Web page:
Feature articles about Oxford University Press around the world
Today, we have released our Annual Report 2020-21 showing that, despite the challenges of the pandemic, we managed to deliver a solid financial performance and responded to meet the rapidly shifting needs of learners and researchers globally.
Read this year’s Annual Report in full here.
We recorded a Group turnover of £754.5 million (10.7 per cent decrease on 2019-20), with a surplus of £70.5 million (down 35 per cent on the prior year). The Academic Division achieved turnover growth as the demand for high-quality research content increased, particularly in digital formats. The Education and English Language Teaching (ELT) Divisions both saw turnover declines due to lower levels of digitization in their markets and a larger exposure to less resilient emerging economies, but there were some outstanding performances in some markets, including the UK and China.
The Academic Division added more than 2,000 works to Oxford Scholarship Online, while open access publishing continued to flourish, with a 32 per cent increase in articles published in 2020.
The ELT Division created over 1,000 new digital course components, reflecting the dramatic switch to remote learning during the pandemic, and it was able to bring together 53,000 English language teachers online as part of its largest annual event, ELTOC.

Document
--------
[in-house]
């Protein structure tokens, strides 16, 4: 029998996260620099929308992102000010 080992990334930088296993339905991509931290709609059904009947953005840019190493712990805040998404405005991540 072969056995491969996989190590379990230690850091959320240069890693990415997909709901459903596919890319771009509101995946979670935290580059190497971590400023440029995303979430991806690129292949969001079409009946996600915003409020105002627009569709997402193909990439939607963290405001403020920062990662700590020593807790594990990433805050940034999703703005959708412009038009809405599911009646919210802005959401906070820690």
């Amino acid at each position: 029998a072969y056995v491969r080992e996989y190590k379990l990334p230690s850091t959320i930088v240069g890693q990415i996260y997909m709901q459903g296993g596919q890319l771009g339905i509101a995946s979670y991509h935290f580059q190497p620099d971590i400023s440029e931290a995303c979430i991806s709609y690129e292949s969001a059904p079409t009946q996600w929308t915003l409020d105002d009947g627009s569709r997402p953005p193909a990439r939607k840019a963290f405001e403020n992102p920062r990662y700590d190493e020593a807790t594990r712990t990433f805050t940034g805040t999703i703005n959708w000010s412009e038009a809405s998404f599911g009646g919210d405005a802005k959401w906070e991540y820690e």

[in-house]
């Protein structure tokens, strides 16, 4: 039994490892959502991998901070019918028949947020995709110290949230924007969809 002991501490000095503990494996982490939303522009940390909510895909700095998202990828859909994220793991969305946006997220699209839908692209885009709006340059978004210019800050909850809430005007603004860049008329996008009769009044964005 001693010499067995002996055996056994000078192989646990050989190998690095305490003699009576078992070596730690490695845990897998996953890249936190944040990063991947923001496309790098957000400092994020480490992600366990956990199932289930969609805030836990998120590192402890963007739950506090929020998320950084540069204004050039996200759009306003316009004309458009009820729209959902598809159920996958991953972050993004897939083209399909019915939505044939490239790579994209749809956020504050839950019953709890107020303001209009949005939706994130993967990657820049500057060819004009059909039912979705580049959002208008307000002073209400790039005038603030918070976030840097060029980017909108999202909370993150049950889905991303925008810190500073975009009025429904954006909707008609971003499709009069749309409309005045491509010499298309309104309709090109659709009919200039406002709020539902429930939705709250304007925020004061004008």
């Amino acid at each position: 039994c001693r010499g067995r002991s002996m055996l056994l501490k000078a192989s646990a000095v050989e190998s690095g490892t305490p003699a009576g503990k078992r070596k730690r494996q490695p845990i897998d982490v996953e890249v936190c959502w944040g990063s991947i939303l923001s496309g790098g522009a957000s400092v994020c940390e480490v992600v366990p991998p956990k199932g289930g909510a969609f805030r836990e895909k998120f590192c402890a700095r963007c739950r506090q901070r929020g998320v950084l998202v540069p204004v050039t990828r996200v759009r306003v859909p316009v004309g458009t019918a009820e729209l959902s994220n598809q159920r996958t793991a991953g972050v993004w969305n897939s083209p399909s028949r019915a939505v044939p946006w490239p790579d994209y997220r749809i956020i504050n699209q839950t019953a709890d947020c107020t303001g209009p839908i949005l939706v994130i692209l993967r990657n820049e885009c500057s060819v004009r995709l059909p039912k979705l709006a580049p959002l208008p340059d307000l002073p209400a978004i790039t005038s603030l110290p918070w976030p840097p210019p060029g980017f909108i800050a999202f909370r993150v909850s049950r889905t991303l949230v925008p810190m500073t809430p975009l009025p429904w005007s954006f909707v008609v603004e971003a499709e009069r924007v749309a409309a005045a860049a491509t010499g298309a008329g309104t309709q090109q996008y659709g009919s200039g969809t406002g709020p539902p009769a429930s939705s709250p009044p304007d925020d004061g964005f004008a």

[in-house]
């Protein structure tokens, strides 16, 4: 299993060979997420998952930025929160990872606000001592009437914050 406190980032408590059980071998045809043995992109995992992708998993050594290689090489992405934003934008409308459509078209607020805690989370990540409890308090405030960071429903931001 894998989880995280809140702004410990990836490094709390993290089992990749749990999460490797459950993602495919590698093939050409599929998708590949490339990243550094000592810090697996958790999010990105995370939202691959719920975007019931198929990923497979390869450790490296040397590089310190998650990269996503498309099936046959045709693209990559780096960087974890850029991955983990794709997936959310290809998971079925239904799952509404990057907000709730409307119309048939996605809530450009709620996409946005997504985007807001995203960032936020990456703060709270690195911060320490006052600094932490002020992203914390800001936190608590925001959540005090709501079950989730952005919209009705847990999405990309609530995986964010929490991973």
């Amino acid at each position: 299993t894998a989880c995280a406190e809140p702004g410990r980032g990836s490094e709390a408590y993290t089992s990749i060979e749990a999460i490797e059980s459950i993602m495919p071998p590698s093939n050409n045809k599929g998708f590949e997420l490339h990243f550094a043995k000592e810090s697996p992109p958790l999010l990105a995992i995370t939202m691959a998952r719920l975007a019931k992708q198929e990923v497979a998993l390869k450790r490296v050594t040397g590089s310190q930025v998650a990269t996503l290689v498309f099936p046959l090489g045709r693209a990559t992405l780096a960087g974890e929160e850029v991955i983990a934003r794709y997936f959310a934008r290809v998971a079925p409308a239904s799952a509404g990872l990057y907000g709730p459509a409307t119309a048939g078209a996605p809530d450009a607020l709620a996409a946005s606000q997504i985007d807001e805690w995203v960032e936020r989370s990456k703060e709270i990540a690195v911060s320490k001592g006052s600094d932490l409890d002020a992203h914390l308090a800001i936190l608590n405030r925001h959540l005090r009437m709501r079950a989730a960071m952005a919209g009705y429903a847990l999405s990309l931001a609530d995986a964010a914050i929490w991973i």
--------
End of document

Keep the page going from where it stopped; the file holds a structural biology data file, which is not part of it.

In the Education Division, digital services for schools became invaluable to parents, with nearly 10 million users visiting Owl Home over the course of the year. It also continued its work to address the word gap, highlighting the challenges for children in making the transition between primary and secondary learning, and the impact of remote learning.
In response to the disruption from the pandemic, we made many of our resources available for free. For example, NHS employees were given access to over 1,000 books in Oxford Medicine Online, OUP released a children’s eBook—Everybody Worries—to help children navigate through the pandemic, and thousands of eBooks were made available to children and their parents to support reading while schools were closed.
As well as sharing insights on the word gap, we made many important contributions to thinking in education and research during the year. These included Learner Agency: Maximizing Learner Potential, a paper focusing on how giving students a level of autonomy and freedom in their studies can be conducive to learning, and Researchers’ Perspectives on the purpose and value of the monograph, a report on the use of monographs in a digital environment, with a focus on keeping monographs relevant for the digital age.
Commenting on the year, Nigel Portwood, CEO, said: “COVID-19 had a significant impact on the Press’s global business throughout 2020/21 but our colleagues responded tremendously to meet both the challenges and opportunities that they faced. I would highlight the extraordinary increase in the use of our digital services, and I am delighted that we were able to continue to support learners, teachers, and researchers in ways that suited them and at a time when supporting education and research was so critically important.”
The report also includes details of our charitable and mission-based activities, including our strategic partnership with Book Aid, where the funds provided directly enabled students to continue to learn at Kahuma Refugee Camp in Kenya during lockdown, as well as donating more than 80,000 books through the organization to disadvantaged people across the world.